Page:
Or, at least, these are the preliminary findings of a small test group comparing how and how quickly people read printed books and ebooks.
The research study by the Nielsen Norman Group – who, with a name like that, one assumes is composed of a bunch of guys with bow-ties and tweed jackets – found that the printed paper book lends itself to a faster reading speed than iBooks on the iPad. So, despite all the advancements in technology, the book is still better at conveying information directly to readers. Who knew, right?
Surprisingly, the iPad, which was 6.2% slower than the book, proved faster the Kindle, which itself was 10.7 slower than its dead-tree competition.
Of course, the fanboy arguments between yuppies at your local Starbucks are going to be positively vicious. Some might argue that the Kindle, with its slow responsiveness, is inevitably slower and worse off. Others might say that the test subjects probably spent a lifetime reading books, and only a short while with new tech, and thus have obvious unconscious reactions and prefrerences. Let’s just hope no-one loses it and throws their tall, half-caf, soy latte. That would be terrible and not fun to watch at all.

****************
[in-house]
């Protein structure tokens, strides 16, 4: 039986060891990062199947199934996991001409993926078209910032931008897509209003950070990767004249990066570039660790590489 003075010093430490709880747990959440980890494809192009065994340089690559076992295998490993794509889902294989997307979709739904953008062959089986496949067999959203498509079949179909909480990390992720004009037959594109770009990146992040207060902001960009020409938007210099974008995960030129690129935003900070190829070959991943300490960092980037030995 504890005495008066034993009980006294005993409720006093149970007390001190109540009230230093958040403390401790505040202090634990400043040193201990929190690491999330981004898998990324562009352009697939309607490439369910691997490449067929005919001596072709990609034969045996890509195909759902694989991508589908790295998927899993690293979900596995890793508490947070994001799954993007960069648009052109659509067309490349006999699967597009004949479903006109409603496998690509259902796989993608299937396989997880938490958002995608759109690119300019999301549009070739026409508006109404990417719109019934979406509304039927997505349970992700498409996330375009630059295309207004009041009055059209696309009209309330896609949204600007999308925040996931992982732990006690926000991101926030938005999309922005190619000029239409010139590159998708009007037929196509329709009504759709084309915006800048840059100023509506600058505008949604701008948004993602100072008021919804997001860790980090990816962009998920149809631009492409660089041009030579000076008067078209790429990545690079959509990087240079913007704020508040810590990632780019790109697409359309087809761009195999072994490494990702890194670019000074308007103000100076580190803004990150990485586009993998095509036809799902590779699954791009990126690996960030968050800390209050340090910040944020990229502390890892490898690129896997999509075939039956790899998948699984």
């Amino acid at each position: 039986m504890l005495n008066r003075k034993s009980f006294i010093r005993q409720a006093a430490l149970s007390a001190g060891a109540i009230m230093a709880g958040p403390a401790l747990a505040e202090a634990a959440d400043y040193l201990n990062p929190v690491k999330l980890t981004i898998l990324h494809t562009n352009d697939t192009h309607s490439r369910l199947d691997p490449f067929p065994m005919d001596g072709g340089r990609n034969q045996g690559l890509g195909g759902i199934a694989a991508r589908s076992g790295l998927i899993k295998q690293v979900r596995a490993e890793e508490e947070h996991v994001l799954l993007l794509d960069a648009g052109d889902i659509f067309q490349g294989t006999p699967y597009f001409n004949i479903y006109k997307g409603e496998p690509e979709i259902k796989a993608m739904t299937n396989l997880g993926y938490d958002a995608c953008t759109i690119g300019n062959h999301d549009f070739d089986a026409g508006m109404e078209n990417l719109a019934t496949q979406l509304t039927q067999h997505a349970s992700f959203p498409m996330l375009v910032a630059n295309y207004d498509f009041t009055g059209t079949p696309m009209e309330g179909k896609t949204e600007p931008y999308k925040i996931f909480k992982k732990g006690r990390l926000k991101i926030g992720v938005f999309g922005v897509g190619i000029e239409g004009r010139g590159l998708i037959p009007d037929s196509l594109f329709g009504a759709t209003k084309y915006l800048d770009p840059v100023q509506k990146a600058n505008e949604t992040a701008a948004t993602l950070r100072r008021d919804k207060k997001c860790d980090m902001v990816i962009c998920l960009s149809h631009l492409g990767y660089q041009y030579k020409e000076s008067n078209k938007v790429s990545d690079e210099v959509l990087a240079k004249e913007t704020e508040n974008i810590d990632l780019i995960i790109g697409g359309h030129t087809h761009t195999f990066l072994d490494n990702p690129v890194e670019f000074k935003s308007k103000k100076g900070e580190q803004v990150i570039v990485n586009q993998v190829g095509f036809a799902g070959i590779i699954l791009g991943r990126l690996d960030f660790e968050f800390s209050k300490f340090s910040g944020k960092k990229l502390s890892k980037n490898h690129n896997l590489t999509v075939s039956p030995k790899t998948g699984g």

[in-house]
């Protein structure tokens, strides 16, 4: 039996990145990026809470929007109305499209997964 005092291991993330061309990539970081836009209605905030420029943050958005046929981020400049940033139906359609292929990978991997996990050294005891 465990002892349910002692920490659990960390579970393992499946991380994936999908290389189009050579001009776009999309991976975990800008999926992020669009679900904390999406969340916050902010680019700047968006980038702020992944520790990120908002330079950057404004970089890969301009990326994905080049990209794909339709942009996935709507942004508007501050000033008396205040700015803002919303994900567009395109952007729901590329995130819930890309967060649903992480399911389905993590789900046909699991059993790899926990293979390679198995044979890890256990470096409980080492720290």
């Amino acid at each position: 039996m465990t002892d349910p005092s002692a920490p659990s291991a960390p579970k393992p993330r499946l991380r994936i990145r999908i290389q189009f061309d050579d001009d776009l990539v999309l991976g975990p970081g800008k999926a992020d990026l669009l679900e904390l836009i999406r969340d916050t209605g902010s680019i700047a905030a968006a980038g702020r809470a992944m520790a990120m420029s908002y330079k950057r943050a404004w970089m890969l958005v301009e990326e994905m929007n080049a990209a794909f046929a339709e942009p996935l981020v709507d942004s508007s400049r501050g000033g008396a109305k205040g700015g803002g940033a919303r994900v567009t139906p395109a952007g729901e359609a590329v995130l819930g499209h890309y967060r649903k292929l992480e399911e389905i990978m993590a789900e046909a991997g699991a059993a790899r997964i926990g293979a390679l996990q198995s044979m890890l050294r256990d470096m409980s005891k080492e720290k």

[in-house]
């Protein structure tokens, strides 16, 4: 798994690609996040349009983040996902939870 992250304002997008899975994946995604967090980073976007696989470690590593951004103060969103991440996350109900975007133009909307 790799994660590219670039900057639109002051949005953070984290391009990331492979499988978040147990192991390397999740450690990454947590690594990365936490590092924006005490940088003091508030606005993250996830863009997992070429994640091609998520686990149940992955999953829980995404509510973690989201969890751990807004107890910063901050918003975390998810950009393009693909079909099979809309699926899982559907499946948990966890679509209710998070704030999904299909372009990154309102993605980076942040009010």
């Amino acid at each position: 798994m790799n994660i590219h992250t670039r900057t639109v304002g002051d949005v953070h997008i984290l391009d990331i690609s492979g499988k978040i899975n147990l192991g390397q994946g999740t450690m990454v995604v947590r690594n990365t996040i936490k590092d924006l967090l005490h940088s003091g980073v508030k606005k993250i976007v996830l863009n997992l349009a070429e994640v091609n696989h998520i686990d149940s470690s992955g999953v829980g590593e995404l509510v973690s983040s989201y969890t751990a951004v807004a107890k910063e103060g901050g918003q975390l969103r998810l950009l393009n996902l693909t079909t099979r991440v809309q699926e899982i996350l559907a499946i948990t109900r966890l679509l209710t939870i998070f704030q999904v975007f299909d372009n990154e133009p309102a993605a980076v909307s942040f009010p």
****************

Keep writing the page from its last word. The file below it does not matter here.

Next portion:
The downside, however, is that the study was run with only 24 participants – hardly a representative sampling.
Still, despite the small sample size, it does mean that we’re still trying to figure out how technology is changing how we read. It seems that there are arguments for tech being both an improvement and a downgrade as a medium for reading, and we don’t know quite which is true.
So maybe the question really comes down to this: which would you rather be seen reading at your local coffee shop?